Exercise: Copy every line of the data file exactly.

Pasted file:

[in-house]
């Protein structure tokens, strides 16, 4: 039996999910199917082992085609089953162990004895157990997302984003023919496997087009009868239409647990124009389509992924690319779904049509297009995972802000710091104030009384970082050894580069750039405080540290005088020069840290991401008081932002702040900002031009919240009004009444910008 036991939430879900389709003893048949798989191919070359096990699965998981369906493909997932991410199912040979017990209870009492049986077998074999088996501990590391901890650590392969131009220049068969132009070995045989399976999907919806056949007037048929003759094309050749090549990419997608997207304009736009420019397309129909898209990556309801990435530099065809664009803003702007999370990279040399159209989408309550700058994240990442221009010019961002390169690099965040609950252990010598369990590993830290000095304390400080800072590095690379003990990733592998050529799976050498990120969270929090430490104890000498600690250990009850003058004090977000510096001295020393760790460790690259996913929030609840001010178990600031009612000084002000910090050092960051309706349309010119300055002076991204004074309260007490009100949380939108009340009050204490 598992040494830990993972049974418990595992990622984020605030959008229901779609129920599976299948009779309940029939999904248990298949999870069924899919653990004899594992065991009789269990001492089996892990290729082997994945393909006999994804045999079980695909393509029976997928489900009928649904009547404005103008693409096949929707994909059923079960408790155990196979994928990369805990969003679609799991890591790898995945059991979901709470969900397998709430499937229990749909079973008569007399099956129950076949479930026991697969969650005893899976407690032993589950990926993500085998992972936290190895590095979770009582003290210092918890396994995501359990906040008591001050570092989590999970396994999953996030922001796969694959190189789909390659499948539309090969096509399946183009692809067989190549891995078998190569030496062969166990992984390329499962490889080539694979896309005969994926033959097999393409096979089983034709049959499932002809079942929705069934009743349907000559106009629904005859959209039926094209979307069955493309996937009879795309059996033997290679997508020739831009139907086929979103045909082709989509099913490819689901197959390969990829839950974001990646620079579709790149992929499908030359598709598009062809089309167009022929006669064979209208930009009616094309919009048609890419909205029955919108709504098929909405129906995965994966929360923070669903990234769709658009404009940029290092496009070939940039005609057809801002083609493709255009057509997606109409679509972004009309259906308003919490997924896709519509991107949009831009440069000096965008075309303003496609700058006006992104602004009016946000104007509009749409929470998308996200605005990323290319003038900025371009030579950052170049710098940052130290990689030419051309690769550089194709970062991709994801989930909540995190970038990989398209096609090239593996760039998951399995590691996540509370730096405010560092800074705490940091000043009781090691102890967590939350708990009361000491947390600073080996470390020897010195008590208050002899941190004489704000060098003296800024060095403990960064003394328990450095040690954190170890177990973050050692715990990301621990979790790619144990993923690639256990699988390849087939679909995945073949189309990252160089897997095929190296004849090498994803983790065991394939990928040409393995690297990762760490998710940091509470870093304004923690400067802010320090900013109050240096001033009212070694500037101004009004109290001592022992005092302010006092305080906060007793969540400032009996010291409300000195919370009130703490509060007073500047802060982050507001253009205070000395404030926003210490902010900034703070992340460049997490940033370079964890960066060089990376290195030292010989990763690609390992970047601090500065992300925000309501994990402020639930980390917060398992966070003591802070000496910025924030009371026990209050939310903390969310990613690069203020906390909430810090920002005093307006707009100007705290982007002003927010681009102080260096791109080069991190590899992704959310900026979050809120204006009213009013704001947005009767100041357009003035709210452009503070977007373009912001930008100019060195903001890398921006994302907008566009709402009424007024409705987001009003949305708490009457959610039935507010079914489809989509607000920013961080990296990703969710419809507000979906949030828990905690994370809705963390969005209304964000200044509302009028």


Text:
[in-house]
């Protein structure tokens, strides 16, 4: 039996999910199917082992085609089953162990004895157990997302984003023919496997087009009868239409647990124009389509992924690319779904049509297009995972802000710091104030009384970082050894580069750039405080540290005088020069840290991401008081932002702040900002031009919240009004009444910008 036991939430879900389709003893048949798989191919070359096990699965998981369906493909997932991410199912040979017990209870009492049986077998074999088996501990590391901890650590392969131009220049068969132009070995045989399976999907919806056949007037048929003759094309050749090549990419997608997207304009736009420019397309129909898209990556309801990435530099065809664009803003702007999370990279040399159209989408309550700058994240990442221009010019961002390169690099965040609950252990010598369990590993830290000095304390400080800072590095690379003990990733592998050529799976050498990120969270929090430490104890000498600690250990009850003058004090977000510096001295020393760790460790690259996913929030609840001010178990600031009612000084002000910090050092960051309706349309010119300055002076991204004074309260007490009100949380939108009340009050204490 598992040494830990993972049974418990595992990622984020605030959008229901779609129920599976299948009779309940029939999904248990298949999870069924899919653990004899594992065991009789269990001492089996892990290729082997994945393909006999994804045999079980695909393509029976997928489900009928649904009547404005103008693409096949929707994909059923079960408790155990196979994928990369805990969003679609799991890591790898995945059991979901709470969900397998709430499937229990749909079973008569007399099956129950076949479930026991697969969650005893899976407690032993589950990926993500085998992972936290190895590095979770009582003290210092918890396994995501359990906040008591001050570092989590999970396994999953996030922001796969694959190189789909390659499948539309090969096509399946183009692809067989190549891995078998190569030496062969166990992984390329499962490889080539694979896309005969994926033959097999393409096979089983034709049959499932002809079942929705069934009743349907000559106009629904005859959209039926094209979307069955493309996937009879795309059996033997290679997508020739831009139907086929979103045909082709989509099913490819689901197959390969990829839950974001990646620079579709790149992929499908030359598709598009062809089309167009022929006669064979209208930009009616094309919009048609890419909205029955919108709504098929909405129906995965994966929360923070669903990234769709658009404009940029290092496009070939940039005609057809801002083609493709255009057509997606109409679509972004009309259906308003919490997924896709519509991107949009831009440069000096965008075309303003496609700058006006992104602004009016946000104007509009749409929470998308996200605005990323290319003038900025371009030579950052170049710098940052130290990689030419051309690769550089194709970062991709994801989930909540995190970038990989398209096609090239593996760039998951399995590691996540509370730096405010560092800074705490940091000043009781090691102890967590939350708990009361000491947390600073080996470390020897010195008590208050002899941190004489704000060098003296800024060095403990960064003394328990450095040690954190170890177990973050050692715990990301621990979790790619144990993923690639256990699988390849087939679909995945073949189309990252160089897997095929190296004849090498994803983790065991394939990928040409393995690297990762760490998710940091509470870093304004923690400067802010320090900013109050240096001033009212070694500037101004009004109290001592022992005092302010006092305080906060007793969540400032009996010291409300000195919370009130703490509060007073500047802060982050507001253009205070000395404030926003210490902010900034703070992340460049997490940033370079964890960066060089990376290195030292010989990763690609390992970047601090500065992300925000309501994990402020639930980390917060398992966070003591802070000496910025924030009371026990209050939310903390969310990613690069203020906390909430810090920002005093307006707009100007705290982007002003927010681009102080260096791109080069991190590899992704959310900026979050809120204006009213009013704001947005009767100041357009003035709210452009503070977007373009912001930008100019060195903001890398921006994302907008566009709402009424007024409705987001009003949305708490009457959610039935507010079914489809989509607000920013961080990296990703969710419809507000979906949030828990905690994370809705963390969005209304964000200044509302009028």